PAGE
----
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Mexico often linked to U.S. travel-associated outbreaks


Researchers have analyzed travel-associated infections in people returning to the United States from abroad.

From 2017 to 2020, the Centers for Disease Control and Prevention investigated 41 multistate outbreaks of non-typhoidal Salmonella and Shiga toxin-producing E. coli (STEC) linked to international travel.

In the same time frame, CDC handled 470 domestic possible and confirmed multiple state outbreaks caused by Salmonella, STEC, and Listeria monocytogenes.

The CDC investigated 30 Salmonella and 11 STEC outbreaks linked to international travel. One thousand sixty-six illnesses occurred among residents of 49 states and the District of Columbia.

The study, published in the journal Epidemiology and Infection, provided details on infections related to travel abroad. It was acknowledged that the number of Salmonella and STEC illnesses was likely underestimated because of self-limiting infections that resolved before returning to the U.S.

Outbreaks linked to popular destinations
Salmonella outbreaks represented eight serotypes: Braenderup, Concord, Enteritidis, Muenchen, Newport, Strathcona, Thompson, and Typhimurium, and were associated with multiple regions. Most outbreaks were linked to destinations in Latin America and the Caribbean.

The 11 STEC outbreaks included four serotypes: O111, O157, O103, and O123/O186, and were all associated with travel to Mexico. Mexico was U.S. travelers’ most common foreign destination from 2017 to 2020.

Salmonella outbreaks ranged from four to 365 ill people, and STEC outbreaks from five to 12 cases. Outbreaks of Salmonella tended to occur year-round, while STEC outbreaks typically began in winter or spring.

Of the 1,066 illnesses, 982 were Salmonella infections. Patients ranged in age from less than one year old to 87. More than 550 were female, seven were hospitalized, and three people died.

STEC outbreaks involved 84 ill people. Patients ranged in age from less than 1 to 90 years old and 50 were female. One person was hospitalized, and another person died.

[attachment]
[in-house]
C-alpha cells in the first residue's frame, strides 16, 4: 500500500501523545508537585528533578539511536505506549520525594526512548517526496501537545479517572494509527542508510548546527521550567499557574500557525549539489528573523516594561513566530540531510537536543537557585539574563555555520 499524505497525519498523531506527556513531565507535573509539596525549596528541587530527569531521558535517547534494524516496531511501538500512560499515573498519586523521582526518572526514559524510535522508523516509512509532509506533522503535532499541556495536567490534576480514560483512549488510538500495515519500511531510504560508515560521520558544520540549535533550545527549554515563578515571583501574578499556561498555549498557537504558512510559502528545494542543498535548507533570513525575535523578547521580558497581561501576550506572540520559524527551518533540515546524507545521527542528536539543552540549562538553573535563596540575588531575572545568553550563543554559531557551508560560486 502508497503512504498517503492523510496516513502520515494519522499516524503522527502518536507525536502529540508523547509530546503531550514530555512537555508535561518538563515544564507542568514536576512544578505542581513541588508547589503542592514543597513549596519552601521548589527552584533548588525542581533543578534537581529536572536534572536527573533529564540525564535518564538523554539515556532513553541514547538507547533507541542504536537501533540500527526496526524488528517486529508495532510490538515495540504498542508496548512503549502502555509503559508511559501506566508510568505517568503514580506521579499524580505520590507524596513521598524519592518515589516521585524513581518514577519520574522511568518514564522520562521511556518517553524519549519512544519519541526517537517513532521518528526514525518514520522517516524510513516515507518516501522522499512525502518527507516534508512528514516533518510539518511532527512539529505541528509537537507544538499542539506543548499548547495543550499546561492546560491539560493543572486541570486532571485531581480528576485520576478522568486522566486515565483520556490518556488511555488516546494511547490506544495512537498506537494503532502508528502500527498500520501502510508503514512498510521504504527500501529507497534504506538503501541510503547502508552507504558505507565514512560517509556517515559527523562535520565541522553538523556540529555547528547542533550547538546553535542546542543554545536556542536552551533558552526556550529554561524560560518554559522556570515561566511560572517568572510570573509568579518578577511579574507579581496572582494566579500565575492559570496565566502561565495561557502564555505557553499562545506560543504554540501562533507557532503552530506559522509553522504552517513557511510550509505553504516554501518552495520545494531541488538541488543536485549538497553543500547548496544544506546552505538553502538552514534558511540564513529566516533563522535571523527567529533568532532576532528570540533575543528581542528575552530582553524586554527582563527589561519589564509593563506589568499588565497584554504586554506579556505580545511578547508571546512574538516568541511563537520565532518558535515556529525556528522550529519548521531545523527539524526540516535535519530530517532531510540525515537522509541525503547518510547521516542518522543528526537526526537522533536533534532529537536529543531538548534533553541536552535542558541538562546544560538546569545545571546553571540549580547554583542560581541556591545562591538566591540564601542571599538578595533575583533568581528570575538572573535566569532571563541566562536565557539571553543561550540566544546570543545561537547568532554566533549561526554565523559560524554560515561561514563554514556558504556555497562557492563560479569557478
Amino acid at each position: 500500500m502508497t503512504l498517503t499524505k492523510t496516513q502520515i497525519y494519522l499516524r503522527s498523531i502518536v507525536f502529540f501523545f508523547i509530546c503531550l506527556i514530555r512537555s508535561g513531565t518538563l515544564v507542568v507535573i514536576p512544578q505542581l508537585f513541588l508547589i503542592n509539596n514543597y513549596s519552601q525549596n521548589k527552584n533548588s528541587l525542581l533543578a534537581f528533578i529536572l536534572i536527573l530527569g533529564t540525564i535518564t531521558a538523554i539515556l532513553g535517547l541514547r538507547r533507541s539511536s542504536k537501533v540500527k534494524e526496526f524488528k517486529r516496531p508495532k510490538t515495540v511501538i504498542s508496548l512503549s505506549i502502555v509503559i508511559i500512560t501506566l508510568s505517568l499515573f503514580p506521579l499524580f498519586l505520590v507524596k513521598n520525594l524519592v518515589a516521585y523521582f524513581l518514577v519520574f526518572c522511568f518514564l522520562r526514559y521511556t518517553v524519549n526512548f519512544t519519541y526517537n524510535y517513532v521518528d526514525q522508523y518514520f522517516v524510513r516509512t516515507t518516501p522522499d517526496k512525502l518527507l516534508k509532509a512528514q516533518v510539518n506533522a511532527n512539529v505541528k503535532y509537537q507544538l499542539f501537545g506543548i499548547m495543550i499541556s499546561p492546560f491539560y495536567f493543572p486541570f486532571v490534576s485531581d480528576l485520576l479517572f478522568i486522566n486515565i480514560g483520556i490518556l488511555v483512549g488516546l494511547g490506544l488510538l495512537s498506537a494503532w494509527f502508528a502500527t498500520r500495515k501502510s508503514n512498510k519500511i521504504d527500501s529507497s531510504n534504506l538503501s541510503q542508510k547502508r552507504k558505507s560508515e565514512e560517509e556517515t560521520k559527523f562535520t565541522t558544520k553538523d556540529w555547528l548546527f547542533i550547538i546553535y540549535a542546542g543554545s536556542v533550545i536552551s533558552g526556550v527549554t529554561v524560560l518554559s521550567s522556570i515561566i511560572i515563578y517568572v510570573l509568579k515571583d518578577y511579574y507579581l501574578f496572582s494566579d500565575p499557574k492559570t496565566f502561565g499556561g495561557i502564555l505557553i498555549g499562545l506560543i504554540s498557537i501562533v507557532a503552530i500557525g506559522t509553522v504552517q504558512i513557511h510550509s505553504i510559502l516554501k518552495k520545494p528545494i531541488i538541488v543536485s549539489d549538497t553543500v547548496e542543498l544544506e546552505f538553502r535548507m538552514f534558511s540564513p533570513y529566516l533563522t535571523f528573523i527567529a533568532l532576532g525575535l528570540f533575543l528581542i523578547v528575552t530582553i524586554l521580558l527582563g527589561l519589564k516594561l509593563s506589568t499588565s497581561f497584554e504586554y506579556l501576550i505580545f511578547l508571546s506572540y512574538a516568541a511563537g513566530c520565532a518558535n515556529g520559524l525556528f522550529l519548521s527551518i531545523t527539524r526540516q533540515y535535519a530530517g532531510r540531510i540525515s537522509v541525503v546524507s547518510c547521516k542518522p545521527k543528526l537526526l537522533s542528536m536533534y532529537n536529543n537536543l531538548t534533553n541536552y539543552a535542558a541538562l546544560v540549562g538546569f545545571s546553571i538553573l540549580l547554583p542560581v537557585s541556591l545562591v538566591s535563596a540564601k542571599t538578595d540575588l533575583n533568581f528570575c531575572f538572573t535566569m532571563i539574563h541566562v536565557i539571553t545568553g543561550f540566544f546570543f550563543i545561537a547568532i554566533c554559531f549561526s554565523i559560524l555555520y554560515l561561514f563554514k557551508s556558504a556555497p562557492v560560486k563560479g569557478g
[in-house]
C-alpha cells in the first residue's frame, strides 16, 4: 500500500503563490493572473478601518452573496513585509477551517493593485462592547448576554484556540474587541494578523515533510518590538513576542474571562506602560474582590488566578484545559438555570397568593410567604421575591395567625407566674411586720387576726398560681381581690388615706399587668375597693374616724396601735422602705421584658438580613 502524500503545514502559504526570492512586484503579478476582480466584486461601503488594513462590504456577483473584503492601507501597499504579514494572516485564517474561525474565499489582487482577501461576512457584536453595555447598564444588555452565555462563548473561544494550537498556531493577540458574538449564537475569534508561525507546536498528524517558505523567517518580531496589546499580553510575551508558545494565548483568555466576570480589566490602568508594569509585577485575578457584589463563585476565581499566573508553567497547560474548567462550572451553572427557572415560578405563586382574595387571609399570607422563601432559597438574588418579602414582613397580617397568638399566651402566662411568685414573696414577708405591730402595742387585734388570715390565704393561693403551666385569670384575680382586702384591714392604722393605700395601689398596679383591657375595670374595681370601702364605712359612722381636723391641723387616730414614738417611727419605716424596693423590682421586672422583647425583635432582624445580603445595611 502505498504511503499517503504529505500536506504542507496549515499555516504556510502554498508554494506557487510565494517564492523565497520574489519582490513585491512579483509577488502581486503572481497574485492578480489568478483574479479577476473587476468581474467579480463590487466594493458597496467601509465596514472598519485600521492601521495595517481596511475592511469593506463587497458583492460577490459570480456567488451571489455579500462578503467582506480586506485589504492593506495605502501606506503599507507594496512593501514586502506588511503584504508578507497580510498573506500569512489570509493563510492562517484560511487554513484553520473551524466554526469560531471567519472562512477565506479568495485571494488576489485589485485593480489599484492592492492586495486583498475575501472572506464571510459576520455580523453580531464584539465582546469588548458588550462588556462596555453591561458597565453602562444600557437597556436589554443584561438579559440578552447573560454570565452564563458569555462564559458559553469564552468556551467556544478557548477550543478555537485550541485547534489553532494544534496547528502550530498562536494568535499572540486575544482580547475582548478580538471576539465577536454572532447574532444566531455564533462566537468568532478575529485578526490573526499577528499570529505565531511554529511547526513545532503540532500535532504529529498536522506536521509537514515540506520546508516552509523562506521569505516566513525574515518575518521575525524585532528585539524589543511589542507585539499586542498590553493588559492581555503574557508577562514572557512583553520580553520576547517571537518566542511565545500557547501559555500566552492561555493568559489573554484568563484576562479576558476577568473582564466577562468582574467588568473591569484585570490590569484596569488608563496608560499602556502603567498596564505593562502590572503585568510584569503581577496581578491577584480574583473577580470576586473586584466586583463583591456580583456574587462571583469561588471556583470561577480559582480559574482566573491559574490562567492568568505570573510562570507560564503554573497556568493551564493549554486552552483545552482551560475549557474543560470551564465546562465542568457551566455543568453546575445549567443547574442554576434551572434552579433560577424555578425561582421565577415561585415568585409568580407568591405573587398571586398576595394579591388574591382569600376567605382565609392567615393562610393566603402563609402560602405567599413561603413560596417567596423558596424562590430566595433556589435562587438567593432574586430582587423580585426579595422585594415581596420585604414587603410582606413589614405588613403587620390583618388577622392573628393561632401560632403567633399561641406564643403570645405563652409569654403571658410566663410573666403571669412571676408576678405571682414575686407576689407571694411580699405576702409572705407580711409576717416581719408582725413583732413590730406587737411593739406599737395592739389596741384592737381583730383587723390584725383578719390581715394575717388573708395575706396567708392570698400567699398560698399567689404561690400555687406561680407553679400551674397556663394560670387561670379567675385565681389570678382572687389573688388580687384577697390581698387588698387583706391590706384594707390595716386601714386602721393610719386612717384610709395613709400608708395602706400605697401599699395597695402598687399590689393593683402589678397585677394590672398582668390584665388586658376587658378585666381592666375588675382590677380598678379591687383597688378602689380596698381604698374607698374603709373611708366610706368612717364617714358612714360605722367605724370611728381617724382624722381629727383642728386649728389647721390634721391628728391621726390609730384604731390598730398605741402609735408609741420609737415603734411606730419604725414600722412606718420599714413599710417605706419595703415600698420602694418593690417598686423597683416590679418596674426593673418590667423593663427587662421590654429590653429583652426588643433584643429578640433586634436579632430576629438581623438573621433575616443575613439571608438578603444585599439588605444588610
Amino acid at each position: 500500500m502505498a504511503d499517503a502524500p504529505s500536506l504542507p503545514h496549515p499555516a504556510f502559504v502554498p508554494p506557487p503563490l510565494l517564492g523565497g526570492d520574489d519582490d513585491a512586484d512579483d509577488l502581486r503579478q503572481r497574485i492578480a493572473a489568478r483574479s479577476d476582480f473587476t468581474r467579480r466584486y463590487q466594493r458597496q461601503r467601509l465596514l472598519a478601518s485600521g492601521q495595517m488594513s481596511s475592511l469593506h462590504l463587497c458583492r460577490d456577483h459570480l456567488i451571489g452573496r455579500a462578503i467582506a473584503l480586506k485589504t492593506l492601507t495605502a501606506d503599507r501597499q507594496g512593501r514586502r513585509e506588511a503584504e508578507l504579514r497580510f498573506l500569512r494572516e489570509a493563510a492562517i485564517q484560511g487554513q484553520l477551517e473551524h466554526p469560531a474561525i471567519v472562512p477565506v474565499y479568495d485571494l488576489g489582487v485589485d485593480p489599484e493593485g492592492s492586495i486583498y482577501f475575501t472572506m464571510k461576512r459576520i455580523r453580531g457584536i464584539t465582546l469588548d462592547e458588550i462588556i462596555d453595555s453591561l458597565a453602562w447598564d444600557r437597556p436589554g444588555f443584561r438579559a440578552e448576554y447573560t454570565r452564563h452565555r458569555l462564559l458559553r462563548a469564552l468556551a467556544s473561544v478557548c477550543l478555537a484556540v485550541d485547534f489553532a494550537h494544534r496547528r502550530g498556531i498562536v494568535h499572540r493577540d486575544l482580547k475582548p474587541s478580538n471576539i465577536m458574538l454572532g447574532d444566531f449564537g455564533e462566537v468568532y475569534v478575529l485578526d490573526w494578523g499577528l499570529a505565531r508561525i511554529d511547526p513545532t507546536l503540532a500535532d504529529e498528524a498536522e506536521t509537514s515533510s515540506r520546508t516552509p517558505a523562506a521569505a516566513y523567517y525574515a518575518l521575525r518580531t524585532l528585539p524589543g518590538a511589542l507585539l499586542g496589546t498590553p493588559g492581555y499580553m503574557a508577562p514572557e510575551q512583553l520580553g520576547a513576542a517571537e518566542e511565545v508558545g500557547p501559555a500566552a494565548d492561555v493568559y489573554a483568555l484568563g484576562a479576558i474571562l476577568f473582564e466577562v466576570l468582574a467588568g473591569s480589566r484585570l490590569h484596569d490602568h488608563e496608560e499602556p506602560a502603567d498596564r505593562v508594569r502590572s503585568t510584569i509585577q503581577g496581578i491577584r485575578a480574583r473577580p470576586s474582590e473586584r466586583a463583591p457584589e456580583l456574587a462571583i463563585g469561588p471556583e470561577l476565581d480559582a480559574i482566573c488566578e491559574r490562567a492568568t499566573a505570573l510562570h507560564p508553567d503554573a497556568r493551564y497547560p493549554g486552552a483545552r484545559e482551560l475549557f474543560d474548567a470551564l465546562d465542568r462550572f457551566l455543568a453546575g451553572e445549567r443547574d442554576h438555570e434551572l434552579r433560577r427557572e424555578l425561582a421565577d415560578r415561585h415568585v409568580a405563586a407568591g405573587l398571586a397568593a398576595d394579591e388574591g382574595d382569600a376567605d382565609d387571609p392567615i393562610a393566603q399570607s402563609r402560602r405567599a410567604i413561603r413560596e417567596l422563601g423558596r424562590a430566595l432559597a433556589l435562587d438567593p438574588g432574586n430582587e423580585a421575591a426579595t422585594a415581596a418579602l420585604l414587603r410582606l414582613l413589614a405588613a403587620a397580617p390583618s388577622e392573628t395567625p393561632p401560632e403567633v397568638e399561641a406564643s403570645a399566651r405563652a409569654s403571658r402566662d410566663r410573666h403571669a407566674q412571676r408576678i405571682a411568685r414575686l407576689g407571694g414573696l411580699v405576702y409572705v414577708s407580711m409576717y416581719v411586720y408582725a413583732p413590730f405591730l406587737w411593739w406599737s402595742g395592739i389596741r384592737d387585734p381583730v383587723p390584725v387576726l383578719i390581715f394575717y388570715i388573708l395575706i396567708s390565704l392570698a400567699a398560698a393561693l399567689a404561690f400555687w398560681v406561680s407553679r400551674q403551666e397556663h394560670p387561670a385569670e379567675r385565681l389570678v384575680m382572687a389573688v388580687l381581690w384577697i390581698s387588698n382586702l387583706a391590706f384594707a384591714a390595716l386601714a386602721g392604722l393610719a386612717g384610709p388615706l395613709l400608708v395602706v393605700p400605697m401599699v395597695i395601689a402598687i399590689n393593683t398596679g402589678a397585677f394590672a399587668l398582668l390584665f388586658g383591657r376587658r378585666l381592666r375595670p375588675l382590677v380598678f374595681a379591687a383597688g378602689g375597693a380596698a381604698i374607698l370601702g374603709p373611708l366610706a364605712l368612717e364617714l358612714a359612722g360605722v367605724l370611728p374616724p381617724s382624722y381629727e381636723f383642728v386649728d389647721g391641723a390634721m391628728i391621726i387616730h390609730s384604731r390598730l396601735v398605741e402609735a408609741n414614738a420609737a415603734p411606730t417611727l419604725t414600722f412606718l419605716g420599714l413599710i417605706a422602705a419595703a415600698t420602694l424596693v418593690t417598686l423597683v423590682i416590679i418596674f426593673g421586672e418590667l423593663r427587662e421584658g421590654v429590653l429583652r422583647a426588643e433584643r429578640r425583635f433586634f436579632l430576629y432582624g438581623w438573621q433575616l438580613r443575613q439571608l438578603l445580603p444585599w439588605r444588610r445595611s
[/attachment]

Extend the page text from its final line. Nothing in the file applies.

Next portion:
The age of people who died ranged from 17 to 82. Three had Salmonella Newport infections and one had an O103:H2 infection.

Improving hygiene and food safety standards
Of the 631 people with epidemiological information available, 437 reported international travel. 317 listed travel to Mexico and 81 to the Dominican Republic. All 62 people with STEC infections mentioned going to Mexico.

Salmonella Enteritidis caused all outbreaks linked to the Dominican Republic and Jamaica, and all Salmonella Newport and STEC outbreaks were linked to Mexico. A few outbreaks were linked to travel in Europe, Thailand, and the Philippines, and a Caribbean cruise.  

The study used people reporting international travel in the seven days before illness onset as exposure criteria to define travel-associated outbreaks. This may have resulted in the inclusion of people with domestically acquired infections or the exclusion of people with travel-associated infections due to shorter or longer incubation times. Single-state travel-associated outbreaks were not included as data was not available.

Scientists also looked at the antimicrobial resistance patterns of the travel-associated outbreaks.

Researchers said investigating illnesses among returned travelers and collaboration with international partners could result in implementing public health interventions to improve hygiene practices and food safety standards. 

“Our findings emphasize that an improved epidemiological understanding of enteric bacterial illnesses linked to international travel might provide insight into developing public health guidance for travelers and healthcare professionals as well as a better understanding of challenges other regions face to preventing enteric illnesses,” they added.

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